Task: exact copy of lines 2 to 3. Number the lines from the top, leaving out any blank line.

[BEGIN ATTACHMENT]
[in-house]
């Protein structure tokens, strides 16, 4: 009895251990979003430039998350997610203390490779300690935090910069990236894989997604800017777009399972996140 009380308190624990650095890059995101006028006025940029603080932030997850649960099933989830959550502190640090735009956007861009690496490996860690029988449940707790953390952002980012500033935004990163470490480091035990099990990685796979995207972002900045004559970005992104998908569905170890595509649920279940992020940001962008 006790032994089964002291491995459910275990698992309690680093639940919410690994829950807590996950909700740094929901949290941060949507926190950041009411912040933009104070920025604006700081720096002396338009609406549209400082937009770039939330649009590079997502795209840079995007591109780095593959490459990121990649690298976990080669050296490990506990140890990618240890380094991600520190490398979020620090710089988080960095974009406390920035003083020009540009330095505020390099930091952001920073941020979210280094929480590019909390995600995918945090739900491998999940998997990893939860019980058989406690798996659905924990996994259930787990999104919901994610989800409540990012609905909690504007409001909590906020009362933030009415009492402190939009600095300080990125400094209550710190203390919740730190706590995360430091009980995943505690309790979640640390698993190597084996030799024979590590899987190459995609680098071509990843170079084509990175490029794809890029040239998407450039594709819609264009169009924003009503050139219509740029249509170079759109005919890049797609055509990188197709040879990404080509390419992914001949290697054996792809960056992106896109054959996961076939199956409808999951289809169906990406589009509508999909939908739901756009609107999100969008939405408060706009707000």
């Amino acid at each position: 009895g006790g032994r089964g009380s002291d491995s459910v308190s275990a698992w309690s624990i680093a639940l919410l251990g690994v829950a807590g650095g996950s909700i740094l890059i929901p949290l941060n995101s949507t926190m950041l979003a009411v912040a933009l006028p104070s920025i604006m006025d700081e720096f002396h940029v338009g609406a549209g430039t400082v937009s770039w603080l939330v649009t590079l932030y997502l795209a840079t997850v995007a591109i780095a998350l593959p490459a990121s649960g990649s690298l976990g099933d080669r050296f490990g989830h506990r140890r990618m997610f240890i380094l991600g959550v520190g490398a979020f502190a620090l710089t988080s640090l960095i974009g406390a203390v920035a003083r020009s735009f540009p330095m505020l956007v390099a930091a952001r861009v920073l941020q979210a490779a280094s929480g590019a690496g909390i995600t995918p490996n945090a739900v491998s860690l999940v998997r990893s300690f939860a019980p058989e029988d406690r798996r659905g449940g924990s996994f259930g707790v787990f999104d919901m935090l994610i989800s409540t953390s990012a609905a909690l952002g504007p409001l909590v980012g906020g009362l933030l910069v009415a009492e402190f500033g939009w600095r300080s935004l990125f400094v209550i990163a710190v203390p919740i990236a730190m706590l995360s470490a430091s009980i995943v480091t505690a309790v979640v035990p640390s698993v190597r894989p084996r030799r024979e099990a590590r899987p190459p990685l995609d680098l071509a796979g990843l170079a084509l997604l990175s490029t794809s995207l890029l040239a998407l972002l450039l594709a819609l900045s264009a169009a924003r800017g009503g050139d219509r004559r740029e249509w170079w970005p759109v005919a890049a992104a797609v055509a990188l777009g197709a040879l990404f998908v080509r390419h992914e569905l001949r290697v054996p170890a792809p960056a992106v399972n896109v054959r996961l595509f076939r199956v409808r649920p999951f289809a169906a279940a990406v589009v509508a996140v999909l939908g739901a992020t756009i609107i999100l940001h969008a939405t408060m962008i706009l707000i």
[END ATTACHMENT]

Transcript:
């Protein structure tokens, strides 16, 4: 009895251990979003430039998350997610203390490779300690935090910069990236894989997604800017777009399972996140 009380308190624990650095890059995101006028006025940029603080932030997850649960099933989830959550502190640090735009956007861009690496490996860690029988449940707790953390952002980012500033935004990163470490480091035990099990990685796979995207972002900045004559970005992104998908569905170890595509649920279940992020940001962008 006790032994089964002291491995459910275990698992309690680093639940919410690994829950807590996950909700740094929901949290941060949507926190950041009411912040933009104070920025604006700081720096002396338009609406549209400082937009770039939330649009590079997502795209840079995007591109780095593959490459990121990649690298976990080669050296490990506990140890990618240890380094991600520190490398979020620090710089988080960095974009406390920035003083020009540009330095505020390099930091952001920073941020979210280094929480590019909390995600995918945090739900491998999940998997990893939860019980058989406690798996659905924990996994259930787990999104919901994610989800409540990012609905909690504007409001909590906020009362933030009415009492402190939009600095300080990125400094209550710190203390919740730190706590995360430091009980995943505690309790979640640390698993190597084996030799024979590590899987190459995609680098071509990843170079084509990175490029794809890029040239998407450039594709819609264009169009924003009503050139219509740029249509170079759109005919890049797609055509990188197709040879990404080509390419992914001949290697054996792809960056992106896109054959996961076939199956409808999951289809169906990406589009509508999909939908739901756009609107999100969008939405408060706009707000």
């Amino acid at each position: 009895g006790g032994r089964g009380s002291d491995s459910v308190s275990a698992w309690s624990i680093a639940l919410l251990g690994v829950a807590g650095g996950s909700i740094l890059i929901p949290l941060n995101s949507t926190m950041l979003a009411v912040a933009l006028p104070s920025i604006m006025d700081e720096f002396h940029v338009g609406a549209g430039t400082v937009s770039w603080l939330v649009t590079l932030y997502l795209a840079t997850v995007a591109i780095a998350l593959p490459a990121s649960g990649s690298l976990g099933d080669r050296f490990g989830h506990r140890r990618m997610f240890i380094l991600g959550v520190g490398a979020f502190a620090l710089t988080s640090l960095i974009g406390a203390v920035a003083r020009s735009f540009p330095m505020l956007v390099a930091a952001r861009v920073l941020q979210a490779a280094s929480g590019a690496g909390i995600t995918p490996n945090a739900v491998s860690l999940v998997r990893s300690f939860a019980p058989e029988d406690r798996r659905g449940g924990s996994f259930g707790v787990f999104d919901m935090l994610i989800s409540t953390s990012a609905a909690l952002g504007p409001l909590v980012g906020g009362l933030l910069v009415a009492e402190f500033g939009w600095r300080s935004l990125f400094v209550i990163a710190v203390p919740i990236a730190m706590l995360s470490a430091s009980i995943v480091t505690a309790v979640v035990p640390s698993v190597r894989p084996r030799r024979e099990a590590r899987p190459p990685l995609d680098l071509a796979g990843l170079a084509l997604l990175s490029t794809s995207l890029l040239a998407l972002l450039l594709a819609l900045s264009a169009a924003r800017g009503g050139d219509r004559r740029e249509w170079w970005p759109v005919a890049a992104a797609v055509a990188l777009g197709a040879l990404f998908v080509r390419h992914e569905l001949r290697v054996p170890a792809p960056a992106v399972n896109v054959r996961l595509f076939r199956v409808r649920p999951f289809a169906a279940a990406v589009v509508a996140v999909l939908g739901a992020t756009i609107i999100l940001h969008a939405t408060m962008i706009l707000i």